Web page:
From School Library Journal
PreSchool-K—Martha's the middle mouse in her family. Older sister Clara is big and sensible. Brother Ben is a "cutesy-wootsy little baby." But when Martha does something good, all she hears is, "Well done, Martha." She is just there, feeling unnoticed, so she runs away to the far end of the garden where she meets Frog. After Martha tells him her woes, he tries to convince her that middle things are special and important. The examples he uses to illustrate his point are ripples in a pond, seeds in the centers of sunflowers, nectar in the centers of blossoms, peas in a pod, and a juicy slice of watermelon. That turns Martha's thinking around and, when Clara and Ben come looking for her, she happily returns to the fold. The watercolor and ink illustrations fill every square inch and are so exuberant that they jump off the page. The facial expressions and poses of the characters are expressive and entertaining, and the nature scenes are lush and beautiful. The large size and joyous nature of this book will make it a storytime favorite.—Ieva Bates, Ann Arbor District Library, MI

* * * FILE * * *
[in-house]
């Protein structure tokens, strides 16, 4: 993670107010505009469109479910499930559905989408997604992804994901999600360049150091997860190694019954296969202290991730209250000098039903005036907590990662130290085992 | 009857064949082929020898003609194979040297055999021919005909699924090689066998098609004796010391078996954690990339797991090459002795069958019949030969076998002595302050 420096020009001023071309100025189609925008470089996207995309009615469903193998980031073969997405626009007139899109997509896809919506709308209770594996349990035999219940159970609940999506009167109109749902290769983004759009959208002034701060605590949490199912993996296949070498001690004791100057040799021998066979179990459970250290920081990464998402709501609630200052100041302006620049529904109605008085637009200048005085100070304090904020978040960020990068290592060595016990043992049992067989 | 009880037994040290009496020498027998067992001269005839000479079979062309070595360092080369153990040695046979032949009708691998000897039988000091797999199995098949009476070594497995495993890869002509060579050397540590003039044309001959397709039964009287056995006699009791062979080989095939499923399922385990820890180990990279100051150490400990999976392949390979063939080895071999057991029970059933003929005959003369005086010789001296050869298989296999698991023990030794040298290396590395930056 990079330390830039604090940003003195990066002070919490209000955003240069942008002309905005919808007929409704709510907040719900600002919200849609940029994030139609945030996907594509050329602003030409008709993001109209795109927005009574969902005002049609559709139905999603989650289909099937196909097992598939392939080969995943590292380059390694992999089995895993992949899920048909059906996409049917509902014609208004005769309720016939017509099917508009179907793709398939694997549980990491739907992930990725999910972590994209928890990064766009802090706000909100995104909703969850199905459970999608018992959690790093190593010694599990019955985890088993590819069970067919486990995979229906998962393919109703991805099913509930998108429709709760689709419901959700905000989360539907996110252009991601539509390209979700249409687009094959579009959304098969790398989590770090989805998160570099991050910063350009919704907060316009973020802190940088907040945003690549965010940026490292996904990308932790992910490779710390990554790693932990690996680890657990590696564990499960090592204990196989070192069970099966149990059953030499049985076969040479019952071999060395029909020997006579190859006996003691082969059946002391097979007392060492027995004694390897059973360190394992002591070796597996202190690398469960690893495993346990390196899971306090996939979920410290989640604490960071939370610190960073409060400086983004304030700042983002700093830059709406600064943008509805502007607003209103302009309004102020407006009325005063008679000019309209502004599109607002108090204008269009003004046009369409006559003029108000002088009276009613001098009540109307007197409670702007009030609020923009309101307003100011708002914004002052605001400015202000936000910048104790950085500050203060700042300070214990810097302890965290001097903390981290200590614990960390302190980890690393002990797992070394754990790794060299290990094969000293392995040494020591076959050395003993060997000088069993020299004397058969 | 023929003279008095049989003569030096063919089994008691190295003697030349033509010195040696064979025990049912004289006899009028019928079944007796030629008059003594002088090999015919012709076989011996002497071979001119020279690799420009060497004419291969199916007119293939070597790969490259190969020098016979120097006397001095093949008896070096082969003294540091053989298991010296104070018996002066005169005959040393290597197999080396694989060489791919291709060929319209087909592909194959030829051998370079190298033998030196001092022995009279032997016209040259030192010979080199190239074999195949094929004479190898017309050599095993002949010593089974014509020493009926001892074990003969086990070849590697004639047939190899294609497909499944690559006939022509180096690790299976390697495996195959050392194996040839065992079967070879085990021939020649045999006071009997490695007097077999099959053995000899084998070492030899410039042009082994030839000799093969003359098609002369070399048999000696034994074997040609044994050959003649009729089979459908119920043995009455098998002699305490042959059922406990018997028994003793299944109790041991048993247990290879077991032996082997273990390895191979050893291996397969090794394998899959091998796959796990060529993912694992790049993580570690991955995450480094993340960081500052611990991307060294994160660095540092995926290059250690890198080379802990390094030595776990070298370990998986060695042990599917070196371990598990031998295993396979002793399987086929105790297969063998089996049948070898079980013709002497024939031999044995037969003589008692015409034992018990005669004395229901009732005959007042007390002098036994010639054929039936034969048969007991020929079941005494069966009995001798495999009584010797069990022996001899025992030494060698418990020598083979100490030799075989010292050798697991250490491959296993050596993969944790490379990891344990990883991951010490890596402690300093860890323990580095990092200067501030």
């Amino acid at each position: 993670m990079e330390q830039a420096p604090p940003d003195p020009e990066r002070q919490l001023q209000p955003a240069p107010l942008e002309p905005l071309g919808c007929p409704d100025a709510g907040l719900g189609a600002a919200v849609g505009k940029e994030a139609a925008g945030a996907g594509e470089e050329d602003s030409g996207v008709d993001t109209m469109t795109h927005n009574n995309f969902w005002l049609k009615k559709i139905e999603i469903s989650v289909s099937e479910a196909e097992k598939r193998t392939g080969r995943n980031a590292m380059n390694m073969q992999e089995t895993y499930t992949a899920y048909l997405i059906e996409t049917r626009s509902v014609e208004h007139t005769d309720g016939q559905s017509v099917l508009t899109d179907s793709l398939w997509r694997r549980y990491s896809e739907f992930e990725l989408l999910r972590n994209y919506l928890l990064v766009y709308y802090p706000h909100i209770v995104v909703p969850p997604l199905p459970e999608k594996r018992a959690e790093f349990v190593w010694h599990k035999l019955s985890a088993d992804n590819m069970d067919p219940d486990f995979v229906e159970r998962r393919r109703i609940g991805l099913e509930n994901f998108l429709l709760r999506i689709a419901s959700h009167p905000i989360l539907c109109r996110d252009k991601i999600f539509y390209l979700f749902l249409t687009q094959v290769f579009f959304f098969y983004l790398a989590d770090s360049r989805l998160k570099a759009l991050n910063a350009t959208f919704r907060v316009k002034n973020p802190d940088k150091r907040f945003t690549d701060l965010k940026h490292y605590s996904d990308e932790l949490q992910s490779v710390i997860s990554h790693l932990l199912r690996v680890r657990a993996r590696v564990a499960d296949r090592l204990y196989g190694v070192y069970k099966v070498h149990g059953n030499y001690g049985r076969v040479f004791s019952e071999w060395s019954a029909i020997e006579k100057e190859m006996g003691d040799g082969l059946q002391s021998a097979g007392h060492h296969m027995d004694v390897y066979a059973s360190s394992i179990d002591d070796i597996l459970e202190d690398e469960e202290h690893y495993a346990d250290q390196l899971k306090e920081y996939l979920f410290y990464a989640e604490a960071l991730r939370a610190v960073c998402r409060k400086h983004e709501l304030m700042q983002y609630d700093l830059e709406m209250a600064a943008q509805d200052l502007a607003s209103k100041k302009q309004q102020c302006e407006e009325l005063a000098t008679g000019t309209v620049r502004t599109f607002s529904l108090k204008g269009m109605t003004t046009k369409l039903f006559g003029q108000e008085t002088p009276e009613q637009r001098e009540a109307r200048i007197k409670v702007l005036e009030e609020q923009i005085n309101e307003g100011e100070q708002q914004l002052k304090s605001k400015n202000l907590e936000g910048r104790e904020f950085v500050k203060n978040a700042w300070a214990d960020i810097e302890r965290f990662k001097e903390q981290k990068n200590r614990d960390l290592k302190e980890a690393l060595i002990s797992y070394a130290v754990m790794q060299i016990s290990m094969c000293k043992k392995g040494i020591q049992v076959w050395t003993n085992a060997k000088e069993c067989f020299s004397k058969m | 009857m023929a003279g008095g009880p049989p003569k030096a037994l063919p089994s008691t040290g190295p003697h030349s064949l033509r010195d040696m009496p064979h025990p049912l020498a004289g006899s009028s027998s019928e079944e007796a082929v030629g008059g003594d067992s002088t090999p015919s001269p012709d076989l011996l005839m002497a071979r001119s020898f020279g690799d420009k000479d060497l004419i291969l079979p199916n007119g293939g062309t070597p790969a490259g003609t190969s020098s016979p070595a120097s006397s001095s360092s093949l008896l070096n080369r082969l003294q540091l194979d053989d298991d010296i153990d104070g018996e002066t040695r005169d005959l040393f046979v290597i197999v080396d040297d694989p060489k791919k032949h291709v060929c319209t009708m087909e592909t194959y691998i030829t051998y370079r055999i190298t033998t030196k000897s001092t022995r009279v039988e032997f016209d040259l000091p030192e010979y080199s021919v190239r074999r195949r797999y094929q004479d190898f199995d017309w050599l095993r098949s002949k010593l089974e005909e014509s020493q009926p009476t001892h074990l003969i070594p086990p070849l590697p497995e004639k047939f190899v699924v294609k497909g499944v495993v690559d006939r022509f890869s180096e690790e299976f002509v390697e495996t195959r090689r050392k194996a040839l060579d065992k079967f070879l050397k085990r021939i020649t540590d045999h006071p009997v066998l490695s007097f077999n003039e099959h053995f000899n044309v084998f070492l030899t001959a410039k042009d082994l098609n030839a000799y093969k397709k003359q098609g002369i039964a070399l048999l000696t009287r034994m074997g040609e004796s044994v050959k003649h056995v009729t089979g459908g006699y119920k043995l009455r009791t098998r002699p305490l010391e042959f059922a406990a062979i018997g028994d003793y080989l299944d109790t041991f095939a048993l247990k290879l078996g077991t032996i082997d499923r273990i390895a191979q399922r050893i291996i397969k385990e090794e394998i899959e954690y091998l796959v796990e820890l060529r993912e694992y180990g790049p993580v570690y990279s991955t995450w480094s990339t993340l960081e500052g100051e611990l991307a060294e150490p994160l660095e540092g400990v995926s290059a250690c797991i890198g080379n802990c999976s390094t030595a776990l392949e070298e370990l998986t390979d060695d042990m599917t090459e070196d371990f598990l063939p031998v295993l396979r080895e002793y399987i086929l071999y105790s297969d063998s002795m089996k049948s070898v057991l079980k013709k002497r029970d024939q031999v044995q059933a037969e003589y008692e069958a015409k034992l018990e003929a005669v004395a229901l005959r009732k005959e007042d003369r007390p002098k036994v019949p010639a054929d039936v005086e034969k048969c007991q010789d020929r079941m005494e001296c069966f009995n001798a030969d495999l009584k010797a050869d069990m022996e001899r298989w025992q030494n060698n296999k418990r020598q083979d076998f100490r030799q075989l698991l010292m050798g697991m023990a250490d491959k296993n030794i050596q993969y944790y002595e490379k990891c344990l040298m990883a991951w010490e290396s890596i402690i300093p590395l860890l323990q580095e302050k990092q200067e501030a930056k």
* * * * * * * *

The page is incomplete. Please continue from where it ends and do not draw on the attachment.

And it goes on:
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Poor Martha Mouse is stuck in the middle of her family, between “big, sensible, grown-up” Clara and “clever cutesy-wootsy little baby” Ben. When the situation becomes more than Martha can stand, she does what any self-respecting, misunderstood mouse does: she runs away. Just to the far end of the garden, mind you. There she meets a wise, sympathetic frog, who shows her that the best parts of things (like watermelon and flowers) are often in the middle. “I think the middle is special,” declares Martha, whose siblings appear to tell her they miss her, and a happy Martha heads home. Fearnley combines a reassuring story with charming, rich watercolors, and her mouse faces transcend mere cuteness by being expressive and endearing. The watermelon looks red and juicy enough to dive into, and the endpapers—sunflowers in the front and pea plants in the back—are a clever, lovely touch. Ideal for middle children of all species. --Bina Williams